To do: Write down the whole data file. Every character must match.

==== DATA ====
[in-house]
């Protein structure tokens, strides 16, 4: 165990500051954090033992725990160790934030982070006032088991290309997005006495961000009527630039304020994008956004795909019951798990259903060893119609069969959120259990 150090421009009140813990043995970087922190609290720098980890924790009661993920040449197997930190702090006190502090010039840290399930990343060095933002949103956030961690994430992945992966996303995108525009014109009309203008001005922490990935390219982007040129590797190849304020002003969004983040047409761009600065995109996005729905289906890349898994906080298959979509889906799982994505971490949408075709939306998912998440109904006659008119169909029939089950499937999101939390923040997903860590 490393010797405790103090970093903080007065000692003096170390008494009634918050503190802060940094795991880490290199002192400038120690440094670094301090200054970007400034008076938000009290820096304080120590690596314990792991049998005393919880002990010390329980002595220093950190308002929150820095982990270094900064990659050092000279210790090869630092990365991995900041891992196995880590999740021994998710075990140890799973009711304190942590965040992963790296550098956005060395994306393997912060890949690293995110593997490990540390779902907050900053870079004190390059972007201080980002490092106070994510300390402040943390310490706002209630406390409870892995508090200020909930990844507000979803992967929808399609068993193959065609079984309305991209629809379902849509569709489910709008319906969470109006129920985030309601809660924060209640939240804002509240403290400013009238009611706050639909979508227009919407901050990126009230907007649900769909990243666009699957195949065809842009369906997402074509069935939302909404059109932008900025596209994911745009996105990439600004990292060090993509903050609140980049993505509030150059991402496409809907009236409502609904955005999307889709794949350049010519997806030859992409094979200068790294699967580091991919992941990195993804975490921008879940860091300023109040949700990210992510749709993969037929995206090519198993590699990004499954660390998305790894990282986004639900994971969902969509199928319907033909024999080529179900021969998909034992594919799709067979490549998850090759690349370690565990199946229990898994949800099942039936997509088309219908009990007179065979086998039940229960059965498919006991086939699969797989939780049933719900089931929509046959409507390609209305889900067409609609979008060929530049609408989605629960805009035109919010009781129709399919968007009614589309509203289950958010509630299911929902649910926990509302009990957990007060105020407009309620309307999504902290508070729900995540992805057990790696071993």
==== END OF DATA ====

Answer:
[in-house]
């Protein structure tokens, strides 16, 4: 165990500051954090033992725990160790934030982070006032088991290309997005006495961000009527630039304020994008956004795909019951798990259903060893119609069969959120259990 150090421009009140813990043995970087922190609290720098980890924790009661993920040449197997930190702090006190502090010039840290399930990343060095933002949103956030961690994430992945992966996303995108525009014109009309203008001005922490990935390219982007040129590797190849304020002003969004983040047409761009600065995109996005729905289906890349898994906080298959979509889906799982994505971490949408075709939306998912998440109904006659008119169909029939089950499937999101939390923040997903860590 490393010797405790103090970093903080007065000692003096170390008494009634918050503190802060940094795991880490290199002192400038120690440094670094301090200054970007400034008076938000009290820096304080120590690596314990792991049998005393919880002990010390329980002595220093950190308002929150820095982990270094900064990659050092000279210790090869630092990365991995900041891992196995880590999740021994998710075990140890799973009711304190942590965040992963790296550098956005060395994306393997912060890949690293995110593997490990540390779902907050900053870079004190390059972007201080980002490092106070994510300390402040943390310490706002209630406390409870892995508090200020909930990844507000979803992967929808399609068993193959065609079984309305991209629809379902849509569709489910709008319906969470109006129920985030309601809660924060209640939240804002509240403290400013009238009611706050639909979508227009919407901050990126009230907007649900769909990243666009699957195949065809842009369906997402074509069935939302909404059109932008900025596209994911745009996105990439600004990292060090993509903050609140980049993505509030150059991402496409809907009236409502609904955005999307889709794949350049010519997806030859992409094979200068790294699967580091991919992941990195993804975490921008879940860091300023109040949700990210992510749709993969037929995206090519198993590699990004499954660390998305790894990282986004639900994971969902969509199928319907033909024999080529179900021969998909034992594919799709067979490549998850090759690349370690565990199946229990898994949800099942039936997509088309219908009990007179065979086998039940229960059965498919006991086939699969797989939780049933719900089931929509046959409507390609209305889900067409609609979008060929530049609408989605629960805009035109919010009781129709399919968007009614589309509203289950958010509630299911929902649910926990509302009990957990007060105020407009309620309307999504902290508070729900995540992805057990790696071993």